Fenwickfield's picture

Lactarius omphaliformis

Observed: 30th November 2011 By: FenwickfieldFenwickfield’s reputation in Fungi and LichensFenwickfield’s reputation in Fungi and LichensFenwickfield’s reputation in Fungi and LichensFenwickfield’s reputation in Fungi and LichensFenwickfield’s reputation in Fungi and Lichens
Lactarius omphaliformis
Lactarius omphaliformis (2)
Lactarius omphaliformis (3)
Lactarius omphaliformis (4)
Lactarius omphaliformis (5)
Lactarius omphaliformis (6)
Lactarius omphaliformis (7)
Description:

cap orange-brown becomes cracked, milk sparse stem brownish-orange in moss on unimproved pasture.

Identifications

Caution: Do NOT use iSpot to identify fungi to eat!

Some fungi are very poisonous so a mistaken ID could have serious consequences.

Species interactions

No interactions present.

Comments

flaxton's picture

L omphaliformis gets its name

L omphaliformis gets its name from its decurrent gilled shape (omphaloid) which this specimen does not have.

Fenwickfield's picture

what kind

What on earth is it,should have taken more notice of the gills but I focused on the cracking on the cap and other features,I suppose convincing myself that it was this.Have you any ideas it was in poor wet mossy pasture very exposed acid,peaty soil.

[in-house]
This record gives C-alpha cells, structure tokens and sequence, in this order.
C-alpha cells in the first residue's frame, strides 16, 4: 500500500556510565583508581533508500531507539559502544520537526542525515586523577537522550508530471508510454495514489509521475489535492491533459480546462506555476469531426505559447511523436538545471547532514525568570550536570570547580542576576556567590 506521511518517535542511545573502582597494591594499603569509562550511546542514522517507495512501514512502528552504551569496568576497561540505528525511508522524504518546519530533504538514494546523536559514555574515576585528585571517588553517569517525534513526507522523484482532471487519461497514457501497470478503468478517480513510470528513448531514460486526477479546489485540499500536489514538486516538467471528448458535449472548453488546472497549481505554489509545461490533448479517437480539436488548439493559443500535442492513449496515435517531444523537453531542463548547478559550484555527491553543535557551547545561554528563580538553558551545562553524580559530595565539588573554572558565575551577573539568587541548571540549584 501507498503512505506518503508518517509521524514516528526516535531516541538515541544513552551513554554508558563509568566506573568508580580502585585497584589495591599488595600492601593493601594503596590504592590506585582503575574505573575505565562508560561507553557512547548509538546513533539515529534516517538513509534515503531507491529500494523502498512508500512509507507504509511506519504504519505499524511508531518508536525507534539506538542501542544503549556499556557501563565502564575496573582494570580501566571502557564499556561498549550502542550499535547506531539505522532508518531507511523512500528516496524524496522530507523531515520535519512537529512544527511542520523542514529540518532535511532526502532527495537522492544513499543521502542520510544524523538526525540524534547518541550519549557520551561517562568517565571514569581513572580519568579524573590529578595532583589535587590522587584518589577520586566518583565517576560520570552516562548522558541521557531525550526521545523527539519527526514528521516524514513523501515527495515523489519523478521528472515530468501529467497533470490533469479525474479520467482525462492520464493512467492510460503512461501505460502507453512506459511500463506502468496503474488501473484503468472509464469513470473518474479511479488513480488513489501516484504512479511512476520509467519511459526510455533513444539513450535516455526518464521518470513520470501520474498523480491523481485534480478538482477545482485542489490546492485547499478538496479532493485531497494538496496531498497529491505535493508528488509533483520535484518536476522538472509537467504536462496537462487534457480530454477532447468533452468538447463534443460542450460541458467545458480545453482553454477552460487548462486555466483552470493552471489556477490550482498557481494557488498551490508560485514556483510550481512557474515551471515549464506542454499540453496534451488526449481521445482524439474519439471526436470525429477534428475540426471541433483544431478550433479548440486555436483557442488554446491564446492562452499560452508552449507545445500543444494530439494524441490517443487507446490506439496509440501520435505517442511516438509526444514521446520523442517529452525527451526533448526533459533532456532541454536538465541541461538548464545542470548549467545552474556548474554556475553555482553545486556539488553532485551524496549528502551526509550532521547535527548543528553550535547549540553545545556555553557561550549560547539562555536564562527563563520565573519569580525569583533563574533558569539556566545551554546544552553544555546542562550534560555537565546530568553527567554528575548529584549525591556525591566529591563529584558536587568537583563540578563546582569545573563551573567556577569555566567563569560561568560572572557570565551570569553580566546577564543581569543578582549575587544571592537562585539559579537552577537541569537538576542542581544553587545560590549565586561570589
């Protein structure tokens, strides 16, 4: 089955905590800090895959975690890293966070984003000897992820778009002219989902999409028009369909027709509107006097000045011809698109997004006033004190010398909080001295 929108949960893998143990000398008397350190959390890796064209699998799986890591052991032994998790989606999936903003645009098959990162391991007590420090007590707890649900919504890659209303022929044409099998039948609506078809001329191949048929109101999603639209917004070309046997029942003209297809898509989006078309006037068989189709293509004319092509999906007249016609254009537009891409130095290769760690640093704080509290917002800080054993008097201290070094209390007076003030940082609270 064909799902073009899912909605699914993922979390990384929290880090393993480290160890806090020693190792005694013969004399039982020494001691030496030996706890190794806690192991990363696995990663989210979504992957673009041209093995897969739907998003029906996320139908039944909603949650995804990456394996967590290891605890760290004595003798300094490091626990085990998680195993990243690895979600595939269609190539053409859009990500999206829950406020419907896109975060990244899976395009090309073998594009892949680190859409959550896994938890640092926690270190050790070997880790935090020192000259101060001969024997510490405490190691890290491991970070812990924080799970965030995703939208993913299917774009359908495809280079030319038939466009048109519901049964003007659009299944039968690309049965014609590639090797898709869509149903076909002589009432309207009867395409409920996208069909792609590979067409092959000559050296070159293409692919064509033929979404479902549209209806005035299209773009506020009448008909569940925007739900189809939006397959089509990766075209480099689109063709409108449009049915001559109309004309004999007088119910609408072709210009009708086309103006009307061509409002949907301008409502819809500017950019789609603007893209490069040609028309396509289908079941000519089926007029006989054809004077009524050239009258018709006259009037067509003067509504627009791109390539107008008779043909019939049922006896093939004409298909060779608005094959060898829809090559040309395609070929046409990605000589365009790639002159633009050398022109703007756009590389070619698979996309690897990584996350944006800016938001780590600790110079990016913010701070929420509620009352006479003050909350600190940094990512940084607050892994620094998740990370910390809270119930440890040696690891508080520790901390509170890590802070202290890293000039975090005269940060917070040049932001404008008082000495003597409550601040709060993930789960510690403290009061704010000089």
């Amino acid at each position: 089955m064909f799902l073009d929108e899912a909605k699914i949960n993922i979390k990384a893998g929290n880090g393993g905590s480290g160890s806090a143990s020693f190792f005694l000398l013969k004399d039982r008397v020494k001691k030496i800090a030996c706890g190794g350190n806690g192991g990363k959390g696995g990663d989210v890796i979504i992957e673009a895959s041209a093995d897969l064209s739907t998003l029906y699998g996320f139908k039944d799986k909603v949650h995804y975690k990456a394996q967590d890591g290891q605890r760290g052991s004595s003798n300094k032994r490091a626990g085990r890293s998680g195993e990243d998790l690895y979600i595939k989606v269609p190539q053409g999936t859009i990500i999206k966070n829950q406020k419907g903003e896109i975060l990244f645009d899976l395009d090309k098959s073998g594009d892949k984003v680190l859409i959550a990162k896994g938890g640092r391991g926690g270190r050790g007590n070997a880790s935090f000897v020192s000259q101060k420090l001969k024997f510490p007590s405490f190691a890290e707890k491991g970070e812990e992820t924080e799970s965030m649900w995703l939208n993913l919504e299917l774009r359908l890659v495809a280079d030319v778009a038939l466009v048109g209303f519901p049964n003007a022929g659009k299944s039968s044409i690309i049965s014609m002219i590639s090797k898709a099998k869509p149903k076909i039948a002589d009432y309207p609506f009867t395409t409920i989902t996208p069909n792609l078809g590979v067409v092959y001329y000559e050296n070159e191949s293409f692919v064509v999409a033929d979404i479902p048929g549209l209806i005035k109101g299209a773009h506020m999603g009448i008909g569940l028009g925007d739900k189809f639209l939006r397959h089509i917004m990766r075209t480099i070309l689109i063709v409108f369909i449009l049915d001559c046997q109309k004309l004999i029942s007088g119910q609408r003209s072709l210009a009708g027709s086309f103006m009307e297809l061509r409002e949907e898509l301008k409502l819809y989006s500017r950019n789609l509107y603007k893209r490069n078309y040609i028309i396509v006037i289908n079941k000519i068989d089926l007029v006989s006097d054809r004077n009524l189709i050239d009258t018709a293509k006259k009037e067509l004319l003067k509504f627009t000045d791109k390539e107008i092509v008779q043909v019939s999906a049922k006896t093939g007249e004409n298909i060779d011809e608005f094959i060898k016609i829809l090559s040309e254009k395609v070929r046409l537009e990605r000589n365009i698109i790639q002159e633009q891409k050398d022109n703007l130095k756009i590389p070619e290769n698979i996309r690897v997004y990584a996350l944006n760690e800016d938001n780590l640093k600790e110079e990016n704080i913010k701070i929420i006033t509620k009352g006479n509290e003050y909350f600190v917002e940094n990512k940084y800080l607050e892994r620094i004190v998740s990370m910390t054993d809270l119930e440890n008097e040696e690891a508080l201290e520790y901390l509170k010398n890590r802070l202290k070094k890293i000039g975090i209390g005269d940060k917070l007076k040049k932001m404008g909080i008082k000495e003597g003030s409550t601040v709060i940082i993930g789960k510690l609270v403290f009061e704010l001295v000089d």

Fenwickfield

flaxton's picture

Cystoderma amianthinum maybe.

Cystoderma amianthinum maybe.

parad1se's picture

Or C. jasonis?

Or C. jasonis?

flaxton's picture

Easy to separate with a

Easy to separate with a microscope but without one the yellower colour of the gills is the defining characteristic(for jasonis). Unfortunately when older or waterlogged as this looks to be it is difficult to be sure.

Fenwickfield's picture

Thank's

I will look out for it in future and try and find a young example,it had been rather cold the previous night so maybe has a bit of frost damage.

Fenwickfield